Elvis Costello – [Album]

Wednesday, 17 November 2010

As early as 1982's Imperial Bedroom, Elvis Costello demonstrated that he was more than just an angry young man with a talent for hooks and clever wordplay. He was one of pop's great songwriters; able to conquer a wide variety of styles and emotions.

Throughout his long career, he has consistently proven this. He has had his share of hits and misses, of wild experiments (Juliette Letters, North and that collaboration with Burt Bacharach), of stylistic expansions (from Almost Blue to last year's Secret, Profane and Sugarcane), and returns to his roots (Brutal Youth and Momofuku), but his songwriting has remained strong throughout it all. And every now and then he'll throw out an album which seems designed to demonstrate the breadth of that talent; to show how many styles he can tackle.

National Ransom is such an album. Costello covers a variety of styles here, from the punkish title track to the boogie-woogie of “My Lovely Jezebel,” from the music hall shuffle of “Jimmie Standing in the Rain” to the pure country of “That's Not the Part of Him You're Leaving.” If there is a dominant style here, it is a sort of 1920s pop with a foxtrot beat and strummed banjo backing – but even that only pops up in a handful of songs.

Although most of the songs are built upon the usual rock combo, the instrumentation is varied and carefully crafted to match the styles of the songs, from the aforementioned banjo and mandolin, to church organ on “Church Underground” and a light sweetening of strings on “You Hung the Moon” and “One Bell Ringing.”

His lyrics have lost none of their bite or their cleverness. His famous anger still rings in “National Ransom,” a biting attack on our current financial situation, and in “Bullet for the New Born King,” which is actually a political folk parable. “Five Small Words” continues his wordplay: “Baby, please don't leave me/ Why don't you believe me?/ Why did you deceive me?” As does “The Spell That You Cast”: “Come back baby/ Or at least tell me where you're going.” He turns romantic imagery upside down in “You Hung The Moon”:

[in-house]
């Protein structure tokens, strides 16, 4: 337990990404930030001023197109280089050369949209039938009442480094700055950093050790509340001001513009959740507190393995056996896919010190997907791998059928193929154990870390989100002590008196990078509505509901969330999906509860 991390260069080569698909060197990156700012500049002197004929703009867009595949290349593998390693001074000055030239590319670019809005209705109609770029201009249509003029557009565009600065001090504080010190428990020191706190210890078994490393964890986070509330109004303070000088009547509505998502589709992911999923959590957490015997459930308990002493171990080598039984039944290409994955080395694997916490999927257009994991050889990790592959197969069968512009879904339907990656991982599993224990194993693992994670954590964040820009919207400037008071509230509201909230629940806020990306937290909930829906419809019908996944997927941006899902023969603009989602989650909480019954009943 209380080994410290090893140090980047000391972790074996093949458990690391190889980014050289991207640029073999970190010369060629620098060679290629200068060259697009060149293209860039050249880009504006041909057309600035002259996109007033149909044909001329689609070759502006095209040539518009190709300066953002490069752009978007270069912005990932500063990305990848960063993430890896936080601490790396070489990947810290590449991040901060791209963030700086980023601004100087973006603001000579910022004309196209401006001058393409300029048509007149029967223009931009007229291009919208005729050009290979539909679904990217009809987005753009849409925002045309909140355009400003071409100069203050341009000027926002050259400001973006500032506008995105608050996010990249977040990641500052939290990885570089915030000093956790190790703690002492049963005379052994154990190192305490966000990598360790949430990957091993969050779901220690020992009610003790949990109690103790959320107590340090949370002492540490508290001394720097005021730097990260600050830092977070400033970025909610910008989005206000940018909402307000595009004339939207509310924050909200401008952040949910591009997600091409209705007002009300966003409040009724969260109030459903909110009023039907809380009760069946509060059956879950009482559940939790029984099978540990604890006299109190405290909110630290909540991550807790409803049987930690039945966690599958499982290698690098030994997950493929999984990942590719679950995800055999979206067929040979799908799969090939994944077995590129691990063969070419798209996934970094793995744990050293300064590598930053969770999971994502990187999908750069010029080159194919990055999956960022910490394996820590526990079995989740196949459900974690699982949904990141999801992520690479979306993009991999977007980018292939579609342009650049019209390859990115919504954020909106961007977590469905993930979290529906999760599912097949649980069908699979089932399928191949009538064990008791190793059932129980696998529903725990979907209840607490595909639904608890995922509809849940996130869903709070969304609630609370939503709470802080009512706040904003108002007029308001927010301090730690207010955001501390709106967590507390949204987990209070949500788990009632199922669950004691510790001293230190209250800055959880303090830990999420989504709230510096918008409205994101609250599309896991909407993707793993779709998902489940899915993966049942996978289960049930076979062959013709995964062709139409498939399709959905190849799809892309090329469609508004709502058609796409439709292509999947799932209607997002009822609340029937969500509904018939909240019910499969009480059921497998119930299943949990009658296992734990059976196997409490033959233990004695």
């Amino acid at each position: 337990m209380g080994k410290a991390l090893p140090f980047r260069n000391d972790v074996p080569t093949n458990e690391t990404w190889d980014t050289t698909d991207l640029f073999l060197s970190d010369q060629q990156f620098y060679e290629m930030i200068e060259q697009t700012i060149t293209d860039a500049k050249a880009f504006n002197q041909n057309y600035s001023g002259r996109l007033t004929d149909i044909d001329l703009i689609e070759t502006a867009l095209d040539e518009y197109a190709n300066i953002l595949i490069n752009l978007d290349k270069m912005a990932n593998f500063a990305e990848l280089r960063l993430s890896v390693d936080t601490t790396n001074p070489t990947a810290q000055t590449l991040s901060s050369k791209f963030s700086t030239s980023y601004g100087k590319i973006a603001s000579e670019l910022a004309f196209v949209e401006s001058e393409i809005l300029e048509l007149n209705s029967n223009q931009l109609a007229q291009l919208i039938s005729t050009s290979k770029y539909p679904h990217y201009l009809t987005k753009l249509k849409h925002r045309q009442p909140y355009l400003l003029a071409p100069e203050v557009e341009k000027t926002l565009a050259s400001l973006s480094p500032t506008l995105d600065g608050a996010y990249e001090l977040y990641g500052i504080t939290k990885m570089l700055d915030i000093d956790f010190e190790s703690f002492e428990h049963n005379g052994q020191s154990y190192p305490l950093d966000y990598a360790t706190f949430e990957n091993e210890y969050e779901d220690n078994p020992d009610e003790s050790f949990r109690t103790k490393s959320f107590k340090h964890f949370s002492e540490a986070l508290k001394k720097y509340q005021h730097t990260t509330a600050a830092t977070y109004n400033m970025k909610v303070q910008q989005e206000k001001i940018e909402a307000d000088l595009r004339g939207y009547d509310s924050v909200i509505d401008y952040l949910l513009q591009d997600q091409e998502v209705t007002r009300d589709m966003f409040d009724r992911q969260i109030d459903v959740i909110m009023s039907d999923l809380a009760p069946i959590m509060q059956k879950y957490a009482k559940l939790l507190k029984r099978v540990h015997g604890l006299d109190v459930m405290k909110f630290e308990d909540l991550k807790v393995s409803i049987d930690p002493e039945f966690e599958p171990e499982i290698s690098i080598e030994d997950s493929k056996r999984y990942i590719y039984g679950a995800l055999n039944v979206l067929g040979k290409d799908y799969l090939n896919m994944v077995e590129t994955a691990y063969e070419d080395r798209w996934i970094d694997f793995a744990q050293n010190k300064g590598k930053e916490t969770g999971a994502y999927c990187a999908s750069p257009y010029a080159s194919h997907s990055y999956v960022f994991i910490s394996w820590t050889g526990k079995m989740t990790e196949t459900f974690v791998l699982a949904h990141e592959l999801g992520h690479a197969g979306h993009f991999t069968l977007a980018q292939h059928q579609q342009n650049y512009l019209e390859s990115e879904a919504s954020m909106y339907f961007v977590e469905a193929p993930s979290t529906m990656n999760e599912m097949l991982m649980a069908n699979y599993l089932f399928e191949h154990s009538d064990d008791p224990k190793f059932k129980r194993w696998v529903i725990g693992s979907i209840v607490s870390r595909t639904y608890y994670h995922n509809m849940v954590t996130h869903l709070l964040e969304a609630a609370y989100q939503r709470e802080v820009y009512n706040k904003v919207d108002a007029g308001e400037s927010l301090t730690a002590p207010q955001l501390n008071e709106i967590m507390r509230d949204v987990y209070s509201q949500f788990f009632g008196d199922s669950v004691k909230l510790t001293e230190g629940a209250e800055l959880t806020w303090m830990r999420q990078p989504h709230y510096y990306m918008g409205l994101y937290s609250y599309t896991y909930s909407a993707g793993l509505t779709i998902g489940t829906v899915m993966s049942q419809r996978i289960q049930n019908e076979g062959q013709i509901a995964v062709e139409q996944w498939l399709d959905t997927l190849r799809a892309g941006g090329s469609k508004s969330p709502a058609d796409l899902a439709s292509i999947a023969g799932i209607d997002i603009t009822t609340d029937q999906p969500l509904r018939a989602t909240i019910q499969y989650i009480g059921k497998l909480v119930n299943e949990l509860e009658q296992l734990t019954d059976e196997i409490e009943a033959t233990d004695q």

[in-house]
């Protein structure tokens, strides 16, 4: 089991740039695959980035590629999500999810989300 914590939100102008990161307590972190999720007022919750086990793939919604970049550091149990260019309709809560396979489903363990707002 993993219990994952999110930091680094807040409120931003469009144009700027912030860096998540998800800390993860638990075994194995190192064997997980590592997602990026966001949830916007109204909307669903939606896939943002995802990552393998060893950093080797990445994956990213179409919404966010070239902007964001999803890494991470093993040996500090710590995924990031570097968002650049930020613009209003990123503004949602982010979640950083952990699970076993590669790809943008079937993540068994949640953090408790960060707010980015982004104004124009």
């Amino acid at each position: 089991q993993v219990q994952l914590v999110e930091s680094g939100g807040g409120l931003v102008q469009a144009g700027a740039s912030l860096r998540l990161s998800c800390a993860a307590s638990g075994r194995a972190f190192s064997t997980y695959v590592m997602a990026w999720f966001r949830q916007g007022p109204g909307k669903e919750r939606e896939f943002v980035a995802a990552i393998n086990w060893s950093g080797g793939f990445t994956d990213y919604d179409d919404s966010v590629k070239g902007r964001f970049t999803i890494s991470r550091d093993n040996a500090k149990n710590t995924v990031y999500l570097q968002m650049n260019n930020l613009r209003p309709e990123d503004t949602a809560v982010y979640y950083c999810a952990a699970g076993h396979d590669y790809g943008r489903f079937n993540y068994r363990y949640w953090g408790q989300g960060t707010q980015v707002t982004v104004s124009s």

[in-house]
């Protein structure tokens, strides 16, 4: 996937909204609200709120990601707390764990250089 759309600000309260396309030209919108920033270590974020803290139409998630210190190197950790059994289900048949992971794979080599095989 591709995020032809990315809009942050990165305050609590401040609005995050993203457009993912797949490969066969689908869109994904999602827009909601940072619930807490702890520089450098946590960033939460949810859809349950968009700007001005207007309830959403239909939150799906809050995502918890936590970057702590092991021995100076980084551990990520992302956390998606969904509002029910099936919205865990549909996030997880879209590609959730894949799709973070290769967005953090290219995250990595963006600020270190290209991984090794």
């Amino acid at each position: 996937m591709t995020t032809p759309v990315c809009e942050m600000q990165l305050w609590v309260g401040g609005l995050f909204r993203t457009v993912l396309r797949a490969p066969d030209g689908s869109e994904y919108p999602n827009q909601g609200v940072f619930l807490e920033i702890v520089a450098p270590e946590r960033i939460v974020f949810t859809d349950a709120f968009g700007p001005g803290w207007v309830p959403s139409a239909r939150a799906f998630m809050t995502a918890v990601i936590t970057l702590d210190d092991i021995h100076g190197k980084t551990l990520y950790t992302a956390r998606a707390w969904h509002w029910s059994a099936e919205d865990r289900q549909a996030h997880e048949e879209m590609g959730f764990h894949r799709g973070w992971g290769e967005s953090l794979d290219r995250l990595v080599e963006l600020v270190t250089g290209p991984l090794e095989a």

"You hung the moon
from a gallows in the sky.
Choked out the light
in his blue, blue eyes.
The shore is a parchment,
the sea has no tide,
since he was taken
from my side.”

However, somewhere along the line, he seems to have lost the touch of the catchy hook. While there are many fine songs here, none of them linger in the mind after the album is done. His early albums were one hook, one catchy song after another (in fact, almost everything on his first four albums glued itself into my mind after one or two listens), and even most of his later albums had at least a couple of catchy tunes. Here though, nothing sticks, even after repeated listens (the closest is “Five Small Words” but even that leaves only a ghostly impression).

In the end, National Ransom is a subtler album than we expect from Elvis Costello. On first listen, it sounds like a classic offering, but on repeated listens its' joys are not the glorious hooks and choruses he made his reputation on. Instead, the pleasure lies in the subtler touches, the careful crafting of his words and songs. That is, in itself, a sign of his continuing maturity as a songwriter.



National Ransom
is out now. Buy it here on Amazon .

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